Jane licks the salt of dust bunny tears off of her hands.

Martin looks at her.

“I like salt,” Jane says.

Martin looks back out the window. “Anyway,” he says. “If there’s a tank up in heaven, or a dishwasher, that they don’t need, then I guess this is the right season for them to drop it on me so I can make it good. So I’ll be keeping the umbrella.”

Jane smiles. She hugs Martin.

He scruffles her hair.

“If it’s a season of metal,” Jane says, “then I want them back.”

Martin hesitates. “Which ones?” he says, warily.

“I don’t know,” Jane says. “Just . . . you know. Them. The gods they took.”

Martin nods.

“Iphigenia,” Jane says, because things happen in a certain order and chaos succumbs to the dictates of pattern when it must.

“How do you take her back?” says Martin.

Jane is suddenly shy.

“She made her from me,” Jane says. “She cut her out of me like with a torch. And I could never figure out if a sculpture belongs to the sculptor or the stone.”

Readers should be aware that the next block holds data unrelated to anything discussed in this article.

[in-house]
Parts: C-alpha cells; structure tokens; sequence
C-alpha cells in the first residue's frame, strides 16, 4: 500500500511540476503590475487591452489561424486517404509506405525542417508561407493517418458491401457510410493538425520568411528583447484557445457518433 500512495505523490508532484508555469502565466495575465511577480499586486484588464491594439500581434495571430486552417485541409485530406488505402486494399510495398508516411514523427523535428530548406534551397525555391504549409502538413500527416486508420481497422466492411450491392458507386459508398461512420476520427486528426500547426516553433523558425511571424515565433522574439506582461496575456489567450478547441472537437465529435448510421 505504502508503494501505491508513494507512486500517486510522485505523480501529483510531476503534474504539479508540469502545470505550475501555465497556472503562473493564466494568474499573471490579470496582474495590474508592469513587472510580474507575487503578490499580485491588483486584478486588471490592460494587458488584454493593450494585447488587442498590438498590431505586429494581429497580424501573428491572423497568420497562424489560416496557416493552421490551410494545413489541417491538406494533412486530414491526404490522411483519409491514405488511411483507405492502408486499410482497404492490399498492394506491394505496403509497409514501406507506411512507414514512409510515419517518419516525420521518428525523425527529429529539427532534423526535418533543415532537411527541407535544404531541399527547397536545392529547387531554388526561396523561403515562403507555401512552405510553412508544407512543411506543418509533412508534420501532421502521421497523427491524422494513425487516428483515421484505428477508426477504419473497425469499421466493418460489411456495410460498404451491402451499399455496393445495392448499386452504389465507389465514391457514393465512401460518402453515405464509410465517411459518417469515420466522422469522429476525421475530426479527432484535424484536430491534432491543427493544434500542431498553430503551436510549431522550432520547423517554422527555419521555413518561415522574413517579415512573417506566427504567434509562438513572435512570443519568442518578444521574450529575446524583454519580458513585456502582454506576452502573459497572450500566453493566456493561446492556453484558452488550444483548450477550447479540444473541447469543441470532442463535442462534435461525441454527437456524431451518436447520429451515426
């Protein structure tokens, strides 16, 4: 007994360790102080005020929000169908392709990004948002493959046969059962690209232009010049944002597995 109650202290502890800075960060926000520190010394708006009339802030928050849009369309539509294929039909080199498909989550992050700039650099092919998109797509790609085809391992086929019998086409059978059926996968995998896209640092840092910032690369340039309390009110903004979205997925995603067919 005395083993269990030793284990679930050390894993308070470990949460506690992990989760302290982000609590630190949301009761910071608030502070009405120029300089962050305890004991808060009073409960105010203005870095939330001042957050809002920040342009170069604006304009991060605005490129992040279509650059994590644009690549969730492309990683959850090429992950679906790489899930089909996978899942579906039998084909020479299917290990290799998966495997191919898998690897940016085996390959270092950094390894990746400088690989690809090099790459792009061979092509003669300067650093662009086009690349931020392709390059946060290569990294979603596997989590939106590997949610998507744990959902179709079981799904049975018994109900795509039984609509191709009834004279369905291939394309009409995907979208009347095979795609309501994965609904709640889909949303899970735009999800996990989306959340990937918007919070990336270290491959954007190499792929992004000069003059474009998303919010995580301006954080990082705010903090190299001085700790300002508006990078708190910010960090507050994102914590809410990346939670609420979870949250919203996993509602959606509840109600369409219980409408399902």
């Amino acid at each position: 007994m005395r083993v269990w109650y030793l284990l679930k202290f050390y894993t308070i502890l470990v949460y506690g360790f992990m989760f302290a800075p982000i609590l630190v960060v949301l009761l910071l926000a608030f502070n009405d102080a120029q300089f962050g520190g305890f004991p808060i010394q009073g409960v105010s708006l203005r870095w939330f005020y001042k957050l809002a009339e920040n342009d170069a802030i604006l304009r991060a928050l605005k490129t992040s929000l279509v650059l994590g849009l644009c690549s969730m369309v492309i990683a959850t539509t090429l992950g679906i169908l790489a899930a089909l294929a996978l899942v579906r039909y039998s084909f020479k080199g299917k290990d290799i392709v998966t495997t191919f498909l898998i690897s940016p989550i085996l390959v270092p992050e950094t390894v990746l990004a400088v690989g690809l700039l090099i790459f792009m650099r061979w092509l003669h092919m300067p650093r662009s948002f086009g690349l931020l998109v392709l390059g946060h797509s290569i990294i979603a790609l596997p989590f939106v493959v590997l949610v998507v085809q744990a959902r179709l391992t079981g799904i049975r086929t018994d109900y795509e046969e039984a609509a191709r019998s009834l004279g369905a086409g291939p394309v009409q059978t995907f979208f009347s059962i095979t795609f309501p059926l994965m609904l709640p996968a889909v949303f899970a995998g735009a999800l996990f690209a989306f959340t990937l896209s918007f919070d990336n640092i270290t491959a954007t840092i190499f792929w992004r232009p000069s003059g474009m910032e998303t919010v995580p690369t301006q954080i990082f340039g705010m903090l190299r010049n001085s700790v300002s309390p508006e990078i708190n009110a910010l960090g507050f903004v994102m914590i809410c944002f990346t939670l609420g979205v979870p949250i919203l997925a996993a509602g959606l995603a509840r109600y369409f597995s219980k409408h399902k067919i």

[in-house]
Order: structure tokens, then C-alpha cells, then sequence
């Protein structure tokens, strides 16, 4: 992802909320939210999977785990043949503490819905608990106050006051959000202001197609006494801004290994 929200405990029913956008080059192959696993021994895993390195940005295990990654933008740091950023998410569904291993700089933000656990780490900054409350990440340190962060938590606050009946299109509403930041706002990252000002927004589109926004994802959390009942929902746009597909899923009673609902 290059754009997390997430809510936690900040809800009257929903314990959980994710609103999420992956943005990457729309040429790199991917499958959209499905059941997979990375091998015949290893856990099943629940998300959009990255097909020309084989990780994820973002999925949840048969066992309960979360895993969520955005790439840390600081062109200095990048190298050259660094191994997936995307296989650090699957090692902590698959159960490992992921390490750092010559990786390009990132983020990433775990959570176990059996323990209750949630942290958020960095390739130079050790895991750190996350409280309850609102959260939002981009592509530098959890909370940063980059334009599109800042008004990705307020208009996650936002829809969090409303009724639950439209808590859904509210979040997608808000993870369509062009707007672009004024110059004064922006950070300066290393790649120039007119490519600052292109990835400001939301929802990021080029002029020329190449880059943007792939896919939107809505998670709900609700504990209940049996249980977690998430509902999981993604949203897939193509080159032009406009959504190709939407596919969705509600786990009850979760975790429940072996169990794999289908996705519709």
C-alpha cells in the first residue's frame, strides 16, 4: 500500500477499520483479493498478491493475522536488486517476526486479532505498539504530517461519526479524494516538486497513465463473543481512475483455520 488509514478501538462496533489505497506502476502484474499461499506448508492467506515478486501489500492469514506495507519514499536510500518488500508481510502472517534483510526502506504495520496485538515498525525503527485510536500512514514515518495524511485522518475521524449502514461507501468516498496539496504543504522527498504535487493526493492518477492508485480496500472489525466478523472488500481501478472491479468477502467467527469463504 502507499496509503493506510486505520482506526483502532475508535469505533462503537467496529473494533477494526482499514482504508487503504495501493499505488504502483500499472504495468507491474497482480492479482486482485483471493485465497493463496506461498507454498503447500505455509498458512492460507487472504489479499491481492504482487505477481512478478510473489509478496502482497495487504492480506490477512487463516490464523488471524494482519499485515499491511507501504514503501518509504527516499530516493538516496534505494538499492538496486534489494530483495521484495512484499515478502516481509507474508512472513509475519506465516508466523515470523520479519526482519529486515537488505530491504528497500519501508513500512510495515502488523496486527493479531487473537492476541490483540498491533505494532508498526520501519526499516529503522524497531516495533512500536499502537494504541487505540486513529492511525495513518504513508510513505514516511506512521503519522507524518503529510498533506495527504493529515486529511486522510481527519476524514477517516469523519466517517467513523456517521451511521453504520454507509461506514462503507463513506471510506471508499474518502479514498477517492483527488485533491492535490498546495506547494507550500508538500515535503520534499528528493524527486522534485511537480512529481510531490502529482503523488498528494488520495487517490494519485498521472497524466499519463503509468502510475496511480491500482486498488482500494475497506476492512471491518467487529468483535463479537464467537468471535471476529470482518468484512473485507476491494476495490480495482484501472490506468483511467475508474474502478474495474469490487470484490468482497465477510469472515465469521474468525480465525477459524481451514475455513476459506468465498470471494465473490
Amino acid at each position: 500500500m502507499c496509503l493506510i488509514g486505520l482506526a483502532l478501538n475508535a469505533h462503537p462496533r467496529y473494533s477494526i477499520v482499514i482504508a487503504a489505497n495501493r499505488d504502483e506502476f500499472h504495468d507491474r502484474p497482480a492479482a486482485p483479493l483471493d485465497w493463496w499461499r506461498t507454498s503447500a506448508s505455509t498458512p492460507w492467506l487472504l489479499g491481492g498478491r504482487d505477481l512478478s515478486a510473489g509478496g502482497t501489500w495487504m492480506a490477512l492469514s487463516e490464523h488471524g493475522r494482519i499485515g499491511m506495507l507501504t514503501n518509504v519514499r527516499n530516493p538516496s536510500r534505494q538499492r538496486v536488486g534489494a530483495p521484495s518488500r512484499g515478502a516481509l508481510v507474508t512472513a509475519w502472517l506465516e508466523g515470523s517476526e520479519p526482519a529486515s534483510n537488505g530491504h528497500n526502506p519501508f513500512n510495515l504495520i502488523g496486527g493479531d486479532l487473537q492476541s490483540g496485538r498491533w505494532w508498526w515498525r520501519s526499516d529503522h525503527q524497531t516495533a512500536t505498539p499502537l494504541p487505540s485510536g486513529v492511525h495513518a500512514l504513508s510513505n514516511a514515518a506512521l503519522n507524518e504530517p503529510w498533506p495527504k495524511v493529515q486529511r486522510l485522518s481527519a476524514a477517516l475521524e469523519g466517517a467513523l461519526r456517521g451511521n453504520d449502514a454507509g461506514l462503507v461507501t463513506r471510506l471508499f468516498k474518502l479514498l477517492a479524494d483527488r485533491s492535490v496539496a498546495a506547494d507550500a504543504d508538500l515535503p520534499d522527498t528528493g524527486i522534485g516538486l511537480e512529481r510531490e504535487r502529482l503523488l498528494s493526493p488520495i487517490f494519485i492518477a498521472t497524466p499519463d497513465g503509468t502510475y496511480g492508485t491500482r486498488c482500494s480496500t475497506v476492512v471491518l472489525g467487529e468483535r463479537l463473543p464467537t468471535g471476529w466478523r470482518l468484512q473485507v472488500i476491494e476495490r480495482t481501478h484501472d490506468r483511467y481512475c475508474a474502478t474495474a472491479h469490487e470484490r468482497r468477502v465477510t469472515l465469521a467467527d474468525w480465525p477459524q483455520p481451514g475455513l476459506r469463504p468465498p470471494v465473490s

Martin sits on the cot. “Jane,” he says.

Her eyes go round. “Are you all right?”

“I think that there is nothing I need less to imagine in all the world than the idea that sculpting people is taking from them,” he says.

“Oh,” Jane says.

“Everything everyone does,” Martin says, “is about changing the world. Making it different. And sometimes there is pain. But it is a gift and it must be a gift because you cannot gain rights to someone else simply by acting upon them.”

Jane peers at him.

“That’s backwards,” she says.

Martin grins.

“What?”

“It is the dharma of a god,” Martin says, “to view certain moral and causal relationships from the other side.”

“Oh.”